Crowdfunding concept may not be big hit here, say experts

K. R. Srivats New Delhi | Updated on October 24, 2013 Published on October 24, 2013

‘Cost of regulation is bound to be high’

Crowdfunding may not be a buzzword as yet among Indian policymakers and regulators overseeing the financial markets.

But given the recent policy thrust from the US on this front and that the US Securities and Exchange Commission (SEC) has issued draft rules, Indian authorities may soon be compelled to sit up and take notice.

The jury is still out on whether India too, like the US, should permit securities-based crowdfunding.

However, a number of Indian securities market experts feel that the time is not ripe for India to encourage securities-based crowdfunding, which typically involves small individual contributions from a large number of people.

Global experience

It is a method of raising capital outside the securities arena to generate financial support for such things as artistic endeavours, such as movies or music. The Internet plays a key role in raising such funds.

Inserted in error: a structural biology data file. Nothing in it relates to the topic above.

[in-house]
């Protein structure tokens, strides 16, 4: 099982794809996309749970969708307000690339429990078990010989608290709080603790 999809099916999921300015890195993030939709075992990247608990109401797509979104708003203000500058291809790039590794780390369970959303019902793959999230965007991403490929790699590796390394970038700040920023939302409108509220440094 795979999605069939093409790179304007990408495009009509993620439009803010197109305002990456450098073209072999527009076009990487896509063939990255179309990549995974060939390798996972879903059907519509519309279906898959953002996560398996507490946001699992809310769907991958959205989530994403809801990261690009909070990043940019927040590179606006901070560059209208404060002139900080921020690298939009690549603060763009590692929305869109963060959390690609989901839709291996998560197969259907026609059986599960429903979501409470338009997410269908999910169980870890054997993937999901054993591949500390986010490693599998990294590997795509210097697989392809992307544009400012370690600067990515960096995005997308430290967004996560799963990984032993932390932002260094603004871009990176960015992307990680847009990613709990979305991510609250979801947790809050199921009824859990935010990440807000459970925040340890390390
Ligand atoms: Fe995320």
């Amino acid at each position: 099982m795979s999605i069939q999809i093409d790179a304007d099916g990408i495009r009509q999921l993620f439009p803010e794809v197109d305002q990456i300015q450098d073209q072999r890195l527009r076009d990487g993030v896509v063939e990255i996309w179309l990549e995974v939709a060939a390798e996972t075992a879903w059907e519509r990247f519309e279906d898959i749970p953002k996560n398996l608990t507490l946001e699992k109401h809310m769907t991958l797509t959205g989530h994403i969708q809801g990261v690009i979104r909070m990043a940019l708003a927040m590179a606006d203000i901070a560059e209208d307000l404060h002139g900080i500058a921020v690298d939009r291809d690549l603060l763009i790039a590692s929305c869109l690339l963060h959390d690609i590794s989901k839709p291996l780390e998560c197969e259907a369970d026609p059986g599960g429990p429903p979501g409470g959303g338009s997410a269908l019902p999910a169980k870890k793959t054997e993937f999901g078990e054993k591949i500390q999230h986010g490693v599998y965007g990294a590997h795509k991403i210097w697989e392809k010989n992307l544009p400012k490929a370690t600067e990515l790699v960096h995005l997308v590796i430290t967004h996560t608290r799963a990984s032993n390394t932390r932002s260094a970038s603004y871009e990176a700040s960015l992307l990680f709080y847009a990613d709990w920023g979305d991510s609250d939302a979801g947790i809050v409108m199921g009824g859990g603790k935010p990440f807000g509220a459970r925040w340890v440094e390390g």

The objective was to alleviate the regulatory concerns faced by start-ups and small businesses in raising capital in relatively low dollar amounts.

The JOBS Act created a new entity — a funding portal — to allow Internet-based platforms or intermediaries to facilitate sale of securities without having to register with SEC as brokers. The US SEC on Wednesday sought public comments on a proposal to permit companies (under the JOBS Act) to offer and sell securities through crowdfunding.


“It is not that regulatory gap exists in India as regards crowdfunding activity. Although specific regulations are not there concerning crowdfunding, they would be covered under collective investment schemes post the recent SEBI ordinance, “M. S. Sahoo, Secretary, Institute of Company Secretaries of India, said.

“My view is that one should not encourage crowdfunding in India. “It is best avoided given that cost of regulation will be high,” Sahoo, a former SEBI whole-time member, told Business Line here.

This will involve large number of people who contribute small amounts and so the cost of regulation would be high, he said.

Many capital market experts feel crowdfunding would be a non-starter in India. “I don’t see this happening in India at least for the next decade. People here are going to be sceptical about such concepts,” said the research head of an equity broking house, who refused to be named.


Published on October 24, 2013
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